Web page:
In 1980, Texas became the first state to officially declare it a holiday. The passing of the bill is celebrated by a statue of State Rep. Al Edwards (D-Houston), who introduced the legislation in 1979.

It is now recognized in 46 other states and the District of Columbia. Major companies such as Twitter and Square have also marked it as a company day off and it is recognized by brands including Nike and Target.

Opal Lee, 94, the ‘Grandmother of Juneteenth’, was at the White House signing alongside President Biden and VP Kamala Harris. 

On June 19, 1939, when she was 12 years old, a white mob stormed her home in Marhsall, Texas, and burned it. When she retired as an elementary school teacher in 1977 and then dedicated her life to activism.

In 2016, she embarked on 1,400 mile walk from Fort Worth to Washington D.C. to urge the Obama administration to make June 19th a national holiday.

Although in part a celebration, the day is also observed solemnly to honor those who suffered during slavery in the United States with the arrival of the first enslaved Africans over 400 years ago.

Many cities across the country hold huge parades and festivals.

This year, Galveston will unveil a 5,000-square-foot memorial called ‘Absolute Equality’  on the spot where Granger told the slaves they were free. 

WHAT MADE IT MORE SIGNIFICANT LAST YEAR AND HOW HAVE CALLS GROWN TO MAKE IT A FEDERAL HOLIDAY? 

A statue of Texas State Rep. Al Edwards in Galveston, who introduced legislation in 1979 to make Juneteenth a holiday

A statue of Texas State Rep. Al Edwards in Galveston, who introduced legislation in 1979 to make Juneteenth a holiday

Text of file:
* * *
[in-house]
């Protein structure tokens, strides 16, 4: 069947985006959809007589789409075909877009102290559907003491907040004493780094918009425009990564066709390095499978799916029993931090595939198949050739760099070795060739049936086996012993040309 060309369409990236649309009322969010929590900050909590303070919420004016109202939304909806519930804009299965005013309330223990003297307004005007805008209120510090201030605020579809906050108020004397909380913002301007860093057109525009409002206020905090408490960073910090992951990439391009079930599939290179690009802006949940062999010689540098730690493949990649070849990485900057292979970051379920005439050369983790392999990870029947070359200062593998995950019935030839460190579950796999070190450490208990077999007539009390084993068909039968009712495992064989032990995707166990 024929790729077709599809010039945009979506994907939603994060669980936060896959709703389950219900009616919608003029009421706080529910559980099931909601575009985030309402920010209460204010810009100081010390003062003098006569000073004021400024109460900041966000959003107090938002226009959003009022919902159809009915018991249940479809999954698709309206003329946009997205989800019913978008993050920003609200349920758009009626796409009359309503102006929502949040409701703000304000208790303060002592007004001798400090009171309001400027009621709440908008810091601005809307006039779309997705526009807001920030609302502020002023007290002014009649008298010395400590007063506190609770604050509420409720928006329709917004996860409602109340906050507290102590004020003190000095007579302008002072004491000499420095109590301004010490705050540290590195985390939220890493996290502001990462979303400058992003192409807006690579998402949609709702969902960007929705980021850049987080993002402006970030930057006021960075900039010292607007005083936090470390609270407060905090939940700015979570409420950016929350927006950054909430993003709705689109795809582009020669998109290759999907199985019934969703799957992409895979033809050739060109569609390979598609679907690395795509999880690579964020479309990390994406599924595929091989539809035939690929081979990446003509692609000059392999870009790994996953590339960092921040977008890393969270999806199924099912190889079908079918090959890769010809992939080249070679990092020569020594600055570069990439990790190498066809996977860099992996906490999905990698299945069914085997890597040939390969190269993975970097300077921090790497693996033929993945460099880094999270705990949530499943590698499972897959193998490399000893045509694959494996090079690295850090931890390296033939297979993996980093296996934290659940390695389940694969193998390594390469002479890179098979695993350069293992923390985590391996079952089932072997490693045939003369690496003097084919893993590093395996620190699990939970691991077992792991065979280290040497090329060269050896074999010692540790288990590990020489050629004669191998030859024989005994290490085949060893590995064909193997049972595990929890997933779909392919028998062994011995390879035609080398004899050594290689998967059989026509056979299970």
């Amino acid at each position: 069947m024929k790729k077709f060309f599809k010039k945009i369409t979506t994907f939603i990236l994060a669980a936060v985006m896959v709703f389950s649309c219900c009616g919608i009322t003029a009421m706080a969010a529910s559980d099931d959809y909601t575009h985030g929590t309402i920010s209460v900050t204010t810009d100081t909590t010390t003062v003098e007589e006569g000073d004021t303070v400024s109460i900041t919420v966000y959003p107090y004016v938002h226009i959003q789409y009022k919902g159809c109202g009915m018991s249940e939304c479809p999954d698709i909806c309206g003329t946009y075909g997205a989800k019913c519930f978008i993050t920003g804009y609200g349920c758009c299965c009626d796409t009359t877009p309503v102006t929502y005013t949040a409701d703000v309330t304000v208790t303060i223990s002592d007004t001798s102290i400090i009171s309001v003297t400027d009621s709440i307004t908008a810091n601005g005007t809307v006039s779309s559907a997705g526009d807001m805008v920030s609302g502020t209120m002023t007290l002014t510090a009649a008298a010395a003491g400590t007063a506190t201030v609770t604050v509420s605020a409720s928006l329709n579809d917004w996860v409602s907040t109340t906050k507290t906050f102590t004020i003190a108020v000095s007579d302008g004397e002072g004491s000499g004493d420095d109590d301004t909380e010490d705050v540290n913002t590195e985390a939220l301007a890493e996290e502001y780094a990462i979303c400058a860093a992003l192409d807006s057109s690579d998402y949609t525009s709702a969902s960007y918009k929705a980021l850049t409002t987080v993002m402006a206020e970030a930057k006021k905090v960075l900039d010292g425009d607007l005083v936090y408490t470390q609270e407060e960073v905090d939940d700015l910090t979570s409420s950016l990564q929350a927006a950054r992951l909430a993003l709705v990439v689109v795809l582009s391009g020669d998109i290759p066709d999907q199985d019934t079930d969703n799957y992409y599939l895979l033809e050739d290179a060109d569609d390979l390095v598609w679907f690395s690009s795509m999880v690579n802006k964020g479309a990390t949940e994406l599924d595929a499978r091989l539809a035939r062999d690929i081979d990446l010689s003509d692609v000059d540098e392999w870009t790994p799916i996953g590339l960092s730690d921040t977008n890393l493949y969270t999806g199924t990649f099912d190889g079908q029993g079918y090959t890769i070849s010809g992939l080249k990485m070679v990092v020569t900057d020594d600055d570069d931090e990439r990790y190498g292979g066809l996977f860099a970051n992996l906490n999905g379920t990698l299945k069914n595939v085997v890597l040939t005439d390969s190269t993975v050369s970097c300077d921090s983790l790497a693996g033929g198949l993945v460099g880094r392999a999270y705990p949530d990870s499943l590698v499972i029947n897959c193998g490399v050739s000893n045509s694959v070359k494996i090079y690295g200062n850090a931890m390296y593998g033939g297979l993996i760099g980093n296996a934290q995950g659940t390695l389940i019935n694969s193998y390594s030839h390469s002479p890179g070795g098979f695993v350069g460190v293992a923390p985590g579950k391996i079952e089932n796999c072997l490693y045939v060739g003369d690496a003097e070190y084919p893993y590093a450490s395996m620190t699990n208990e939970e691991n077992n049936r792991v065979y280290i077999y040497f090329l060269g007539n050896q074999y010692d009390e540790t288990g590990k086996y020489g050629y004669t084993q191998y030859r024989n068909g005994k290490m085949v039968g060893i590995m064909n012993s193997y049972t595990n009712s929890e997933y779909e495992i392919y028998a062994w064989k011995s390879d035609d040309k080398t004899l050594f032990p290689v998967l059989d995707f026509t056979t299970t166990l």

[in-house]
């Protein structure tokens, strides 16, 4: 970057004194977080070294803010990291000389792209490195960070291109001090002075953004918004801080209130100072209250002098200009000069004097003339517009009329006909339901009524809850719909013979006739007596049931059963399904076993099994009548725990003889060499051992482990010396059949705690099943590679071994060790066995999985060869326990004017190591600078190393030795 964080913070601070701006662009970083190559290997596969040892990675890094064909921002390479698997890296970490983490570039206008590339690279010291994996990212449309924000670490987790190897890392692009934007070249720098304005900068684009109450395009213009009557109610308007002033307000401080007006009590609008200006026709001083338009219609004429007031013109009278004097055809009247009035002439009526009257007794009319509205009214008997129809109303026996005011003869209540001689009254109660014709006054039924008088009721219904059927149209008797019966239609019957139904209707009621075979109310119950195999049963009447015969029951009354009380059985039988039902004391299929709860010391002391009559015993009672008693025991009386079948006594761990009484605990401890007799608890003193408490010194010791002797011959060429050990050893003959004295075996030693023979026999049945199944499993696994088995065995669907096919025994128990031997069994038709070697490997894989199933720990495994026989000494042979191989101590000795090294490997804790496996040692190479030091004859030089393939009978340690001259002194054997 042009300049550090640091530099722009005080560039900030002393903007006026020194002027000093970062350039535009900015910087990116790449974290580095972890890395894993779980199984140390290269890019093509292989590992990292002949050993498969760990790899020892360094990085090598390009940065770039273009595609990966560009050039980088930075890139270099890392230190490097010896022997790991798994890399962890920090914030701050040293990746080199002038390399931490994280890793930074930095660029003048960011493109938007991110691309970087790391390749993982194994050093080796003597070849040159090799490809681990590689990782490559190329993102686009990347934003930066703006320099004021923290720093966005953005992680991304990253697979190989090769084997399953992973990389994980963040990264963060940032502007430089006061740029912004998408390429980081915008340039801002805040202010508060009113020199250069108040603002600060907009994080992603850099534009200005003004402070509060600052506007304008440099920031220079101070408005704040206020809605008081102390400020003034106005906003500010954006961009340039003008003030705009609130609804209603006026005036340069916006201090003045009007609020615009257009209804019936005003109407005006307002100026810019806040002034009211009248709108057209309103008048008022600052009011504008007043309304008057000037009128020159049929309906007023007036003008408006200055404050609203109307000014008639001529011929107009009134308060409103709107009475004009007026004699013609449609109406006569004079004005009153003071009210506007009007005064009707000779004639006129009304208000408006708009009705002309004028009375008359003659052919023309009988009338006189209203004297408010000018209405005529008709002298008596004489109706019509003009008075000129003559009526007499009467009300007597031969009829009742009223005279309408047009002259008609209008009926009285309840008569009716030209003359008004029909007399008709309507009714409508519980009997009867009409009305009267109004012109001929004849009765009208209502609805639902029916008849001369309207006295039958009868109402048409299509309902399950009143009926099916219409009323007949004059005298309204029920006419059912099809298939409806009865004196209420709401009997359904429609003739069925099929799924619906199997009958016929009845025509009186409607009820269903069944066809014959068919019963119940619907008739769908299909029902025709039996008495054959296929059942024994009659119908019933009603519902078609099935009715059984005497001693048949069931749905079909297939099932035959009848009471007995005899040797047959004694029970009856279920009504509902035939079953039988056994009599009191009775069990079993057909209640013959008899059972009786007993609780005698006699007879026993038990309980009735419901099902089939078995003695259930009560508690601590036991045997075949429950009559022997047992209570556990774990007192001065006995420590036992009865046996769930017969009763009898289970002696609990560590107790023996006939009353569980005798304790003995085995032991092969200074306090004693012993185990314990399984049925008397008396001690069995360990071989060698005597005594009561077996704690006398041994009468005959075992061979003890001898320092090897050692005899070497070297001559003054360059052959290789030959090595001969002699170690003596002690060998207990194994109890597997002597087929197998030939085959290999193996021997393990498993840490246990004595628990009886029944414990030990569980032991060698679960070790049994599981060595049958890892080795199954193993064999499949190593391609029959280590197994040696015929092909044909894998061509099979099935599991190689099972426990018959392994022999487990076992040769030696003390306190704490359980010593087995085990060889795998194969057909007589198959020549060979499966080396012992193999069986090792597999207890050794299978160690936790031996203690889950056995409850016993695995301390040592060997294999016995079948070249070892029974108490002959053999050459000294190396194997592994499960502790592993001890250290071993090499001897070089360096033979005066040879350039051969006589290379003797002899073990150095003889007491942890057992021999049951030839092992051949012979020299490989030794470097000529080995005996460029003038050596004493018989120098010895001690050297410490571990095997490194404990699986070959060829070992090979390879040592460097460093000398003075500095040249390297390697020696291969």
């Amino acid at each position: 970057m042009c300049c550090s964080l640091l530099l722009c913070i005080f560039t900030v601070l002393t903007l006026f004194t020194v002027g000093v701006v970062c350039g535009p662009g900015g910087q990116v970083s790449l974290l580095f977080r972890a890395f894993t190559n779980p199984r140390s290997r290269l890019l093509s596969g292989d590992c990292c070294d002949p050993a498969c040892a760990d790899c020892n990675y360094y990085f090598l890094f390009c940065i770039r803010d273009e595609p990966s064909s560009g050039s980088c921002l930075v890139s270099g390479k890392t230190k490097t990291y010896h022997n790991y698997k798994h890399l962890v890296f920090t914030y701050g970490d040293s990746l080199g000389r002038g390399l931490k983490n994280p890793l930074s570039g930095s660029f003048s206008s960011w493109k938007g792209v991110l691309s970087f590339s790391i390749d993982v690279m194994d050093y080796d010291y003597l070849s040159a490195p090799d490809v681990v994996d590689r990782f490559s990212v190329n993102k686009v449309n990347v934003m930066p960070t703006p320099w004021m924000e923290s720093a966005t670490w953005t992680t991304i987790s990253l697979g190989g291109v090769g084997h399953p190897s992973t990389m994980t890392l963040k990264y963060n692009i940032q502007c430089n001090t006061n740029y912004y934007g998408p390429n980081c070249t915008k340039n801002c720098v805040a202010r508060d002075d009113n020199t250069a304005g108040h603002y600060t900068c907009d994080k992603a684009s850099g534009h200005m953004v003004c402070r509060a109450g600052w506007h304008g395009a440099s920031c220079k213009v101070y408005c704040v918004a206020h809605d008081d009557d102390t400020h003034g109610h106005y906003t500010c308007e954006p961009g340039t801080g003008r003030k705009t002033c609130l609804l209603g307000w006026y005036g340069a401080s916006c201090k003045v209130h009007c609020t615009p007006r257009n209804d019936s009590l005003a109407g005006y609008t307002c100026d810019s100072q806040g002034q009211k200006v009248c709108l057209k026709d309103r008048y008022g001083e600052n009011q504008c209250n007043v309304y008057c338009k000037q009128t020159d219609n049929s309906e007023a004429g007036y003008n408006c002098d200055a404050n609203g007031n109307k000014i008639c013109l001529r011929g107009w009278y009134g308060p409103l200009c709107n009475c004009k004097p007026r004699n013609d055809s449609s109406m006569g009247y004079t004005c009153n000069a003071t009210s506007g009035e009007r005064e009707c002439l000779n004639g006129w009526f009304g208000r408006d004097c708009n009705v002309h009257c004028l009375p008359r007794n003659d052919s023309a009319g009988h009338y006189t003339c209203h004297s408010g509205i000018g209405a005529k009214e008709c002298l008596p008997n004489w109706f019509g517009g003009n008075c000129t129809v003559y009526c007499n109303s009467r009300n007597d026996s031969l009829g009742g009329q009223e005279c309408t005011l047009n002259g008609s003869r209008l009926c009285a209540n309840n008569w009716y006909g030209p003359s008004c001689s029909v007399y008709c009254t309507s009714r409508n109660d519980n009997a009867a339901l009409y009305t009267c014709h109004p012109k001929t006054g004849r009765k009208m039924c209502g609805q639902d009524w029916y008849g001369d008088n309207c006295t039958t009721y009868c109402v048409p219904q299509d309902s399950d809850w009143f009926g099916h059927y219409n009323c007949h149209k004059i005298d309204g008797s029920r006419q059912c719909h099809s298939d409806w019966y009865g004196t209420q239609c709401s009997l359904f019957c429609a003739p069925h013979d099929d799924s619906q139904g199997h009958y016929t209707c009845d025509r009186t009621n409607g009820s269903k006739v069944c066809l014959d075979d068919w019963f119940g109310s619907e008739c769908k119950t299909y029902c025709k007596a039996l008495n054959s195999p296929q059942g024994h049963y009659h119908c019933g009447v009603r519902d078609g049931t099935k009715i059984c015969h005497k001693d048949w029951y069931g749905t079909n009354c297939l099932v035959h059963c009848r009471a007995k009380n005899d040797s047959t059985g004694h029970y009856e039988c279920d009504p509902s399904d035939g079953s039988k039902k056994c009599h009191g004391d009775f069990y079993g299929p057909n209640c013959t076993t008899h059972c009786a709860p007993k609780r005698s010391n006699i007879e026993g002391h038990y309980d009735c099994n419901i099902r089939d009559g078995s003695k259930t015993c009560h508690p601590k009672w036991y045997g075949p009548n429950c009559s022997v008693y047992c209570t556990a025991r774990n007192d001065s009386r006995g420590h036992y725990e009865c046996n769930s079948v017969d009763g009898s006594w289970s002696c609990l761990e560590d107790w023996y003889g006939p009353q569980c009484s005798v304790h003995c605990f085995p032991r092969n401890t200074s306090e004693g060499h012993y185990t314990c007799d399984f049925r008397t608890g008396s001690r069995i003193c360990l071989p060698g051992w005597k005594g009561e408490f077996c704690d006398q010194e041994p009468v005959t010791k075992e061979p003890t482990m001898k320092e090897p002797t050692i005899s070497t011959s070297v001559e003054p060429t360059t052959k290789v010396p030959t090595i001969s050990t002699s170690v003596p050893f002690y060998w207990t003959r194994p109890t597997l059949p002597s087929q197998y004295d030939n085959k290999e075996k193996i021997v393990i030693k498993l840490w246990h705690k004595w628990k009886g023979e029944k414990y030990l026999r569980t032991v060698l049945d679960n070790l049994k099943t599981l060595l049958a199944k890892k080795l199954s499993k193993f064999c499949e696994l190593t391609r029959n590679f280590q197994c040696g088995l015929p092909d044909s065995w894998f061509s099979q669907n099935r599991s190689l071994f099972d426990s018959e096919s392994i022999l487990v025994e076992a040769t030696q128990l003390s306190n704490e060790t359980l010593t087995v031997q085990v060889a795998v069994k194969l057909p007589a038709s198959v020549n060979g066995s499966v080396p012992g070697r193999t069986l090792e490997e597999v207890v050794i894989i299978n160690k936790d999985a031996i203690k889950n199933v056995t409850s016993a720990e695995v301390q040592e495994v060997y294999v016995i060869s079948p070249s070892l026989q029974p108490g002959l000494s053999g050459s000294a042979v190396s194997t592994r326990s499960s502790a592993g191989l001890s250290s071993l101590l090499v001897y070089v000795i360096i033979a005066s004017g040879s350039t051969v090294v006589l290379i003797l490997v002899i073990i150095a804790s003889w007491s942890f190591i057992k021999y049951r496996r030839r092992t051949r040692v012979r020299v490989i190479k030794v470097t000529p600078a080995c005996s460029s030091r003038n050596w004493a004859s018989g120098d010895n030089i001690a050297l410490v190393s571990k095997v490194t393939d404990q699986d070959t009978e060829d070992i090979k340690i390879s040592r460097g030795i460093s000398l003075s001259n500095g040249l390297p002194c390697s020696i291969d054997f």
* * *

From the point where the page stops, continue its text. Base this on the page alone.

Last year, Juneteenth coincided with global protests against racial injustice sparked by the May 25, 2020 death of Floyd, a black man, in Minneapolis police custody.

It also accompanied the coronavirus outbreak, which disproportionately affected communities of color. Donald Trump, who had already been under fire for his response to both crises, drew further criticism for scheduling a re-election rally in Tulsa, Oklahoma. He since moved it to the next day.

Tulsa is an important and especially sensitive site where a white mob massacred African-American residents in 1921.   

This year marked the 100th anniversary of the massacre, and helped the push for calls for reparations for victims.  

Community organizations nationwide devoted the day to discussions on policing and civil rights ahead of the November election.

HOW DO PEOPLE MARK THE DAY? WIDESPREAD MARCHES AND PARADES

People marked the 155th anniversary across the country with festive meals and gatherings. While many cities canceled annual parades because of the pandemic, other groups opted for virtual conferences or smaller events.

In Washington, groups planed marches, protests and rallies. Amid the wave of racial justice protests, some U.S. businesses committed to a change of policies, including recognition of the holiday.

Among the companies that announced they will recognize Juneteenth as a paid company holiday are the National Football League, The New York Times, Twitter and Square.

People pose in front of the Al Edwards statue in Galveston on June 19, 2020

People pose in front of the Al Edwards statue in Galveston on June 19, 2020